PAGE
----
Reviewed by Jeffrey B. Remz
Tim McGraw may not have a twin brother, but from listening to the debut of Rodney Atkins, that would seem to be the case. McGraw is the most obvious reference point vocally in song after song. Atkins seems to have gone to the School of Tim McGraw in recording this. Time after time, he bears an extremely strong vocal resemblance, and at least McGraw (and Atkins) has a voice that is soothing enough. "What's Left of Me" is typical in that it contains the Atkins/McGraw drawl, the elongated syllables and picks up the pace on the chorus, although the song ends prematurely.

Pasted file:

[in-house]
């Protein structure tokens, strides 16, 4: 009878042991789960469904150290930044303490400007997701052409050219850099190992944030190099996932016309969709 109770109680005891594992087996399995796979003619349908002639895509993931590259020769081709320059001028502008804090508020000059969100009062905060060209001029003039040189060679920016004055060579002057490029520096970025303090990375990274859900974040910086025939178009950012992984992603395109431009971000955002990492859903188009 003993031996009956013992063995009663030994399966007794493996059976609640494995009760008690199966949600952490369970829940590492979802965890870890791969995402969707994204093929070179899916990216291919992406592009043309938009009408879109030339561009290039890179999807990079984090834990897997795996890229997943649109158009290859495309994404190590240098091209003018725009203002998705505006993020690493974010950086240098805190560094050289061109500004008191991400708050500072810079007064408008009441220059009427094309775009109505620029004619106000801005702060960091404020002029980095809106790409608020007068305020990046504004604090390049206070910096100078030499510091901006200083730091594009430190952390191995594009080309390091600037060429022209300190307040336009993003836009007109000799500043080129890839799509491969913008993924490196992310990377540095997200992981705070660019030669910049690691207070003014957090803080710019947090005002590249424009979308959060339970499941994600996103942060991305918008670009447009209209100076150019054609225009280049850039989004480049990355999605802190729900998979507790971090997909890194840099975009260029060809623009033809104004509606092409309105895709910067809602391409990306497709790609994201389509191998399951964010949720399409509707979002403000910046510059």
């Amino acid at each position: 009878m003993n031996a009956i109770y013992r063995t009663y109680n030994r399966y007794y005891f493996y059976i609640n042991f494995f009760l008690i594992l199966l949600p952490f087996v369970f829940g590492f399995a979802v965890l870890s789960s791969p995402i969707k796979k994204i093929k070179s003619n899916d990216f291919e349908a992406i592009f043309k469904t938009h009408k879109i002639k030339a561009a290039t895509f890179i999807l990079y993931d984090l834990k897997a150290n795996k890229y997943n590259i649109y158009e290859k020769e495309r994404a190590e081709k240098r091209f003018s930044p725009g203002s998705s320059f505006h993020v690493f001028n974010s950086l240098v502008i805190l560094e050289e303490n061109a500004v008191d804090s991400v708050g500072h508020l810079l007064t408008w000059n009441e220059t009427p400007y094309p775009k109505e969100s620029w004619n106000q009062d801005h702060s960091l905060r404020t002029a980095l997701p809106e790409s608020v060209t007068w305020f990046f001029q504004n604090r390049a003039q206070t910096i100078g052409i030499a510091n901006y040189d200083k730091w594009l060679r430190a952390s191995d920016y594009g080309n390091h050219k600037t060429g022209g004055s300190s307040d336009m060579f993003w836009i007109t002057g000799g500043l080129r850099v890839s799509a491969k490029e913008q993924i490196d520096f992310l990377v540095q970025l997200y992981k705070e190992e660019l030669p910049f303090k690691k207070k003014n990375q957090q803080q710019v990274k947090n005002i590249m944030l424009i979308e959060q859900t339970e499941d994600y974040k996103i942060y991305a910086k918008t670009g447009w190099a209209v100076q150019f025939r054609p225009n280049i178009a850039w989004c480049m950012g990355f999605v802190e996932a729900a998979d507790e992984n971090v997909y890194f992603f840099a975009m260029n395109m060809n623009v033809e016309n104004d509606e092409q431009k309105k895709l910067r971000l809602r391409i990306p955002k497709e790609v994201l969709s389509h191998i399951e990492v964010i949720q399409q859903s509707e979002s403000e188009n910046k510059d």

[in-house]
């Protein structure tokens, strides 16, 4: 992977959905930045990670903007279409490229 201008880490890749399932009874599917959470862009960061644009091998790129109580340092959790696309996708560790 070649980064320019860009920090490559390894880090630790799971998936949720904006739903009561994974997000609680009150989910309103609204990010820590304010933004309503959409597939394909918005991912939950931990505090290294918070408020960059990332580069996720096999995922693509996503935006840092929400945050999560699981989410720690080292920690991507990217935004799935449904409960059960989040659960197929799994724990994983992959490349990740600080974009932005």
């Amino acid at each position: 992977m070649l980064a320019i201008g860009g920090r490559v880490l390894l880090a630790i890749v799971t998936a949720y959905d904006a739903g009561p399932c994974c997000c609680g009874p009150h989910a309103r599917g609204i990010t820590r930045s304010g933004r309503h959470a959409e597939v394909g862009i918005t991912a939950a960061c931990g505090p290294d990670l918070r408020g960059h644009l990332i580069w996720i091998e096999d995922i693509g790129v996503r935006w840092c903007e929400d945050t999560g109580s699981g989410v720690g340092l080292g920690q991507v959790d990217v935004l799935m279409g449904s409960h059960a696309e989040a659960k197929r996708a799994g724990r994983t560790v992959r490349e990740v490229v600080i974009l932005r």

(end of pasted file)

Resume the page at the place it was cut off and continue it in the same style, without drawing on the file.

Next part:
During the course of the 12 songs, they tend to become less interesting, although there are enough catchy melodies ("The Man I Am Today," one of eight Atkins helped write, and the slightly bluesy "Uncomplicated") to warrant attention.
While a few songs stand out, the basic problem is that Atkins has latched onto McGraw way too much to forge his own musical identity. And after a little while, the real deal is more preferred.